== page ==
Five tips to make internet banking safer

Anthony Caruana
20 October, 2014
View more articles fromthe author
AAA
Security

Internet banking, business, online, macworld australiaVisiting the bank for everyday tasks such as withdrawing cash, making deposits and paying bills is a relic of the past. Online payments are common and we can easily manage several bank accounts, transfer money to debtors and look after the company finances with just a few mouse clicks.

We are well and truly in the era of internet banking. How do you make online banking safe?

Online banking brings financial services to the palm of your hand so they can be accessed from almost any place at any time.

Here are our five tips for safer online banking.

1. Don’t share access between multiple people

Within many businesses, there are often several people who have authority to access the corporate accounts. Ensuring that each person has their own password means you can keep tabs on who is doing what and follow up any problems.

It also means individuals don’t have to share passwords. So, if one person leaves the business, you only have to cancel their account rather than tell everyone the new password.

As a bonus, your auditors will prefer that everyone’s access is segregated so that staff can only access the accounts they need.

2. Look for two-factor authentication

Two-factor authentication (sometimes abbreviated to 2FA) requires that you enter two pieces of information to log in. It’s based on something you know (like a password) and something you have (a one-time code that’s generated by a special device called a token).

Several Australian banks offer two-factor authentication. Often, they do this by sending a one-time code to a mobile phone. So, you need to enter both your password and the one-time code in order to access the online banking service.

Although it’s not commonly offered to consumer banking customers, it’s a feature that business customers can access.

3. Don’t use public hotspots

Public Wi-Fi hotspots might be convenient, but they are very insecure. It’s trivially easy for a motivated party to intercept wireless data while it’s in motion and then use that information for nefarious purposes.

If you need to do mobile banking – don’t use a public hotspot. You’re better off using the hotspot functionality on your smartphone as you can secure that and then take advantage of the cellular network’s built-in security.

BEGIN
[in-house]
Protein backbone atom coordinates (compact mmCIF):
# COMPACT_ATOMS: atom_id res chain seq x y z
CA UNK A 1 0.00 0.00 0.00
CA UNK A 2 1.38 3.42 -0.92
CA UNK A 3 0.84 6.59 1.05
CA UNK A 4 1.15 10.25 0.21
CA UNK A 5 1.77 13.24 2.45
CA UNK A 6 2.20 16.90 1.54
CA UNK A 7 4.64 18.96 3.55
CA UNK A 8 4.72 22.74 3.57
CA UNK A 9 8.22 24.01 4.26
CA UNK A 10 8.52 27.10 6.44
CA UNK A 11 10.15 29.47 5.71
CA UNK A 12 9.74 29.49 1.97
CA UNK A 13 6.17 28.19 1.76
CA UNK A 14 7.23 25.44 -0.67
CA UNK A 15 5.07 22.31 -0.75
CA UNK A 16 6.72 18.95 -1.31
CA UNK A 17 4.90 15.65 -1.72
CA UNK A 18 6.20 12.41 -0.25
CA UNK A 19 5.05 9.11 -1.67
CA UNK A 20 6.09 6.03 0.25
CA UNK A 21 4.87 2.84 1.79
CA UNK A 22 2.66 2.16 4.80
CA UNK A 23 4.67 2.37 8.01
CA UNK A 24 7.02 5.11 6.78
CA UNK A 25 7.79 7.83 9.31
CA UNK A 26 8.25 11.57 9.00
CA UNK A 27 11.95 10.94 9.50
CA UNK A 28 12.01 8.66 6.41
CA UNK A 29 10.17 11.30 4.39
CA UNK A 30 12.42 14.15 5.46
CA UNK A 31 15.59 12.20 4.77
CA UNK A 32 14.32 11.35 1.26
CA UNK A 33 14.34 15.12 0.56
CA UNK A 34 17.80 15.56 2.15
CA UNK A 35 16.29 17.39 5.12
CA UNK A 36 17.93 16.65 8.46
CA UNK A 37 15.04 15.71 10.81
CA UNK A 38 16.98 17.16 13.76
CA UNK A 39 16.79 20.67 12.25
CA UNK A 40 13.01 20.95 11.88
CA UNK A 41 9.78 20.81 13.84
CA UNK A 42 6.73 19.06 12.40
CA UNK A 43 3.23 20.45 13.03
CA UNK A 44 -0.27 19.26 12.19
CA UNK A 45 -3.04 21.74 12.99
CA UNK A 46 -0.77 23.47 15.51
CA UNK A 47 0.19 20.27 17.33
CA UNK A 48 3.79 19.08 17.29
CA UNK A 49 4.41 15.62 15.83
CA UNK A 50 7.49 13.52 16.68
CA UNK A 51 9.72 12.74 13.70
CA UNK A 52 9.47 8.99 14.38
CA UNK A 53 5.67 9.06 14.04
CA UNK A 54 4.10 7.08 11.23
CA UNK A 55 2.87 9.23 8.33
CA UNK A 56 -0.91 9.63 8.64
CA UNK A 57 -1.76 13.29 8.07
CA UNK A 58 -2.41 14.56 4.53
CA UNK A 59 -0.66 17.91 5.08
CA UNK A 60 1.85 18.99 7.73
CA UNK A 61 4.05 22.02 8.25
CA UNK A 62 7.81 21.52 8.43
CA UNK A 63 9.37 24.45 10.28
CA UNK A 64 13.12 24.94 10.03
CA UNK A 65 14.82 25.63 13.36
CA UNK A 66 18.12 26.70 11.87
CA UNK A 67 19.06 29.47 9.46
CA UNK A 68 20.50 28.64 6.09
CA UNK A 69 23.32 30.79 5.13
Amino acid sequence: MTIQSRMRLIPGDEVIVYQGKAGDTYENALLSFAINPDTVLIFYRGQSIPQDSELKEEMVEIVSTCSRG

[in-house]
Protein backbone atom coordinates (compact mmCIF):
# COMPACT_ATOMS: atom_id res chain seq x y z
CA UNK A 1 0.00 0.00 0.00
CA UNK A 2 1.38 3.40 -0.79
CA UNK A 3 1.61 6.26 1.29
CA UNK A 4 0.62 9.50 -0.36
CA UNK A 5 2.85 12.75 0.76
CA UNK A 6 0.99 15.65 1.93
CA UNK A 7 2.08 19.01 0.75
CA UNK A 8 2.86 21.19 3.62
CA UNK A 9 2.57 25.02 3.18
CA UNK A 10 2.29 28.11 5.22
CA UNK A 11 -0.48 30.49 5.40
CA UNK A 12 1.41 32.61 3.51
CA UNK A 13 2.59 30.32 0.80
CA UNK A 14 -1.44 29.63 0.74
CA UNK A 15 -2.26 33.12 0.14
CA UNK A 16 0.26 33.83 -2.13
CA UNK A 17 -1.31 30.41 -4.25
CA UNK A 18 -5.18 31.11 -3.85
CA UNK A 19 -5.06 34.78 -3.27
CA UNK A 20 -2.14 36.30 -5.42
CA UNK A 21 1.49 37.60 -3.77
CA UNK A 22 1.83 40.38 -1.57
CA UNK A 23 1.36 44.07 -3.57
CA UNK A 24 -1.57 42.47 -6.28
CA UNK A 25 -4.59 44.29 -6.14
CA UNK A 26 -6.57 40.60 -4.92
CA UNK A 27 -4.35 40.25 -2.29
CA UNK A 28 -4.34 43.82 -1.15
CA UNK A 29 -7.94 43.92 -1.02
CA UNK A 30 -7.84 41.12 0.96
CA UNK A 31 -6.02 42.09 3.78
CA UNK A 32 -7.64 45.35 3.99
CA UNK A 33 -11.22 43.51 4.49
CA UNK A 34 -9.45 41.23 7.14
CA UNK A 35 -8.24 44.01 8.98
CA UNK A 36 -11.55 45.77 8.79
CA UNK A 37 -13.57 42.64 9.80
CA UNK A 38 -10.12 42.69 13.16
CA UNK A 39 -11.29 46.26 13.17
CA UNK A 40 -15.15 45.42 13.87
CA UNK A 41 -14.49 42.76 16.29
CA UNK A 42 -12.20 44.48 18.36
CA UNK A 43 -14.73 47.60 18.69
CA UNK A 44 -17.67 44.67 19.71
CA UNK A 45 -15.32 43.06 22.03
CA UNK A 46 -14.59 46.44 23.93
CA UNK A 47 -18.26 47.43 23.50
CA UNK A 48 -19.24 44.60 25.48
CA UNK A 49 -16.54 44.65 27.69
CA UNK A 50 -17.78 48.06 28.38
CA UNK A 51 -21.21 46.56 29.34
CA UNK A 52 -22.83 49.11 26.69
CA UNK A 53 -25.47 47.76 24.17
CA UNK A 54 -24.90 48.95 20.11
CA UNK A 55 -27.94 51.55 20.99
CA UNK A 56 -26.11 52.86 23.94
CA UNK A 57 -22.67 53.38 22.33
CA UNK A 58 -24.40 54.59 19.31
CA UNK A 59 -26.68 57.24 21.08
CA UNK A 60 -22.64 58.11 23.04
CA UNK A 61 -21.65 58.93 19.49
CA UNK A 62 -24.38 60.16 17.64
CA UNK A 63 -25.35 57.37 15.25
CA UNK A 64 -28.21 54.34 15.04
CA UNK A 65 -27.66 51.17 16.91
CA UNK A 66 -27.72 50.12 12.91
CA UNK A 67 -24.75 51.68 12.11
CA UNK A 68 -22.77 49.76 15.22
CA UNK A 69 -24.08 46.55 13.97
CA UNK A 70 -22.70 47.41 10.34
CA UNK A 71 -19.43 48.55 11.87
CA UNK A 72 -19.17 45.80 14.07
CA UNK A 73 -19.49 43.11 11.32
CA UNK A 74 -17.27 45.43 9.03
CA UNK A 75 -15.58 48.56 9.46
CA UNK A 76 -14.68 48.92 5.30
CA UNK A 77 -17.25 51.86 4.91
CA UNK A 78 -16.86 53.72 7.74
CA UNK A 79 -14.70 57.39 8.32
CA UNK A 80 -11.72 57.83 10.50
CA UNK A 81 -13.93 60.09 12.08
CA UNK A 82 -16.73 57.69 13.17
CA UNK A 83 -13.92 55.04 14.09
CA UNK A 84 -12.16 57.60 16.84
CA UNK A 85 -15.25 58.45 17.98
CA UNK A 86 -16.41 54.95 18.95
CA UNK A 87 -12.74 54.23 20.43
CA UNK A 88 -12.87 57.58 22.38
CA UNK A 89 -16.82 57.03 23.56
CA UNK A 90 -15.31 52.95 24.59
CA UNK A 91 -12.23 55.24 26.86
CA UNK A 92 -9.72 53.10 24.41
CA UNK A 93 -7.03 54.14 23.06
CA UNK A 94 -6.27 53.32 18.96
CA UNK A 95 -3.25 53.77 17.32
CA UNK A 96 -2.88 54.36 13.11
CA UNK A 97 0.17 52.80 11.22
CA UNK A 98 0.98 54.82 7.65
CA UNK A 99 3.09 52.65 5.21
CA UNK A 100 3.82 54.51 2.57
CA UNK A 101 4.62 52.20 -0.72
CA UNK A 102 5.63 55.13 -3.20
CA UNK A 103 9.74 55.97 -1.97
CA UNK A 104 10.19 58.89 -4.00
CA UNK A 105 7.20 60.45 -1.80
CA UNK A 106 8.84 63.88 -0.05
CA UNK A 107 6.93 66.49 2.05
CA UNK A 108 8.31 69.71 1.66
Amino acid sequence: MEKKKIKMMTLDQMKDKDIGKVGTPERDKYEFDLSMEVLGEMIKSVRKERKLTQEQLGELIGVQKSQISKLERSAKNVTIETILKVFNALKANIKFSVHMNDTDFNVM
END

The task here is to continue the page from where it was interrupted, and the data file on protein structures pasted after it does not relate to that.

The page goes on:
In short – consider any data you send and receive on a public hotspot to be available to anyone else who can connect to that hotspot.

4. Bank in private

Shoulder Surfing is the act of sitting over someone’s shoulder and looking at what they’re doing. If you watch carefully and have a good memory, you can capture someone’s username and password as they type.

Even if you’re using a private internet connection, make sure no one is looking over your shoulder and looking at what you type and what’s on the screen.

Even if someone only has your username they can lock your account by entering the password incorrectly and then try to fool a call centre operator into resetting the password so they have access to your accounts.

5. Phishing scams

There are some very sophisticated phishing scams being perpetrated by data thieves.

In a phishing scam, an email is sent to you that looks like it was sent by your bank. It will have the right logos, be written in banking language and have links to what looks like your bank’s website. Another form of phishing scam is to call you over the phone and ask you to provide account information to ‘assist’ you with some sort of mysterious, previously unknown to you, account problem.

In reality, everything is fake and designed to get you to enter your username and password. This is captured by the bad guys who use the information to pillage your account.

The solution is simple – never click a link in an email from a bank or provide account information over the phone.

If you think the issue is real – go to your bank’s website directly and not via an email link or phone your bank’s call centre.

No bank will ever ask you to reset your account password via email or over the phone.

Internet banking is incredibly convenient but it’s important to follow safe practices when using it.

Leave a Comment

Please keep your comments friendly on the topic.

Contact us